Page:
Some form of remote work and hybrid arrangements is here to stay. Law firms are not known for their flexibility, but after 18 months of working from our homes, it will be impossible for most to tell people they need to be back in the office five days a week.
Some won't ask people to return to the office at all and have hired permanently remote associates in states where they don't have offices.
Lawyers are, almost by definition, ambitious. For some people that means finding the best possible in-house job, but for many — 50 percent, according to the results of our 2021 Millennial Survey — it means partnership. If that is your goal and you're a remote associate, how do you best position yourself at your firm? How do you build the political capital and business case required to be a viable partner candidate down the line?
Here are a few tips for advancing internally as a fully or mostly remote associate:
Be proactive and make connections: A lot of what the firm lays out for you will feel formulaic and impersonal. Set up one-on-one time with everyone internally that you can — top to bottom — whether that's a 15-minute phone call or a virtual coffee chat. If you're in town to visit the office, do as much as you can in person. Be human in these interactions; don't just talk about work. This is time to bond, and time is of the essence.
Make your goals clear: You do not want to be an afterthought to the partners you work for so assert yourself, as appropriate, in deals/cases. Express curiosity about the track your partners took to get where they are. Ask them for guidance on how to become an indispensable member of the team from afar. Don't tread water just because you're remote.
Don't make the distance the firm's problem: While they should cover your travel to and from the office as needed, you need to make sure you're available in the time zone of the office you're working from without complaint. Be sure to attend not just the mandatory meetings in your office's time zone, but also the voluntary ones.
Participate in the extras of your practice — including committees, pro bono, hiring, and marketing: Until you've established yourself, be first in line to write the bulletin or interview potential candidates. Show you are a team player who wants to be involved in any way you can, despite the distance.
Turn on your video: The majority of your interactions with the firm will, of course, be virtual. While it can be tempting to have your video off for routine office meetings, turn it on so that people can put a face with a name. This can go a long way as you're trying to integrate. Beyond the get-to-know-you period, it's good to keep it on because video is revealing of who you are and how you react — and the more people can get to know you and buy-in to you, the better.
Reach out to other remote attorneys at the firm: While remote working is relatively new for many firms, some have had attorneys sitting remotely for years, or there may be remote attorneys who recently preceded your hire. Ask them for tips and how their experience has been going. It's a learning experience for all, so any information shared can be valuable. You may find a real kinship with other people sitting away from the office, and you can create an internal referral network of your own.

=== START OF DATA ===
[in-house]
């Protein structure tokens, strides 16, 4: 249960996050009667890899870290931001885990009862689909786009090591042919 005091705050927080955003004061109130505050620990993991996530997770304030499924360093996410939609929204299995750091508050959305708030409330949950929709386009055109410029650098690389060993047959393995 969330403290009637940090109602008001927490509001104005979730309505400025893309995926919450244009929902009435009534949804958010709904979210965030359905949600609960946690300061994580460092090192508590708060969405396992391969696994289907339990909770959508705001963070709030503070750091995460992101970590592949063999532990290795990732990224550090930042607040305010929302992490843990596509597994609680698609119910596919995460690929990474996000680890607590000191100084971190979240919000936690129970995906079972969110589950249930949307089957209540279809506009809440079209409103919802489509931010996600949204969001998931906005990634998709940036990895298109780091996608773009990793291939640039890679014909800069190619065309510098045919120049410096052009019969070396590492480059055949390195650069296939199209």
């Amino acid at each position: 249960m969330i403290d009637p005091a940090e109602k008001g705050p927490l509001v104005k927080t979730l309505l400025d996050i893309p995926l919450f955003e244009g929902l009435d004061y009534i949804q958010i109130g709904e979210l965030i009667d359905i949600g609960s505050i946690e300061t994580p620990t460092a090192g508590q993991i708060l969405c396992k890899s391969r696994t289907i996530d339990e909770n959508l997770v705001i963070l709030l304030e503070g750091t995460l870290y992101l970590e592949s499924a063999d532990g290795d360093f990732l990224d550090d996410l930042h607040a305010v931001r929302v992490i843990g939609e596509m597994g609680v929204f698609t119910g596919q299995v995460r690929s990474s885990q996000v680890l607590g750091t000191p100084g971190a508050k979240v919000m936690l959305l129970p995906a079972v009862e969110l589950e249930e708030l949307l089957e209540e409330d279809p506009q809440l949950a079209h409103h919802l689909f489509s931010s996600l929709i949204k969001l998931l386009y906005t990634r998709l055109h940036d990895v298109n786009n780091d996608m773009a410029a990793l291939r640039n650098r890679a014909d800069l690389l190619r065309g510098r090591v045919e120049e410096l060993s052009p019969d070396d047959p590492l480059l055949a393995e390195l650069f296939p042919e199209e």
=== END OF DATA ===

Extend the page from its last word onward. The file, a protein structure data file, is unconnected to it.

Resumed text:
While it is important for attorneys to keep these tips in mind as they opt for a remote role, the equation is not one-sided. It is also incumbent upon firms to provide an environment to help these attorneys achieve success.
Here are a few ways firms can help these remote attorneys thrive in their roles:
Provide a travel budget as part of the offer: Knowing that resources are already allocated to help develop relationships will help encourage remote associates to stay connected and make the effort to engage with others at the firm.
Provide extra and clear communication during onboarding: The remote associate does not have the ability to stop by an office to learn who they should go to for what and when. Make sure there is a clear roadmap of who will be handling what aspect of the onboarding and when certain activities will take place. Provide clear details on who the associate should follow up with should questions arise. Make sure the associate is introduced not just to the people they need to know to do the job, but also to those involved in relevant affinity groups, alumni networks, adjoining practices, etc.
Conduct regular check-ins: It can be easy to assume that no news is good news if you haven't checked in with an associate in a while. Oftentimes the silence can mean they need help or feel disconnected. Regular check-ins from partners and others at the firm can help head off potential issues before they become larger.
Continue to provide a virtual component at group get-togethers: As more people head back to the office, be mindful of including the remote associates when possible. Maybe this is a regularly planned practice group lunch in the conference room with a video component, or perhaps this is organizing a lunch for groups of associates where a remote associate can join as well.
Everyone is navigating the remote waters together and learning as they go. Regular and clear communication is critical on both sides so that the arrangement can be successful for all involved. In a few years, we will probably see the first remote associates become remote partners. To get there, associates will need to fully embed themselves into their new firms — and firms will need to make that possible for them.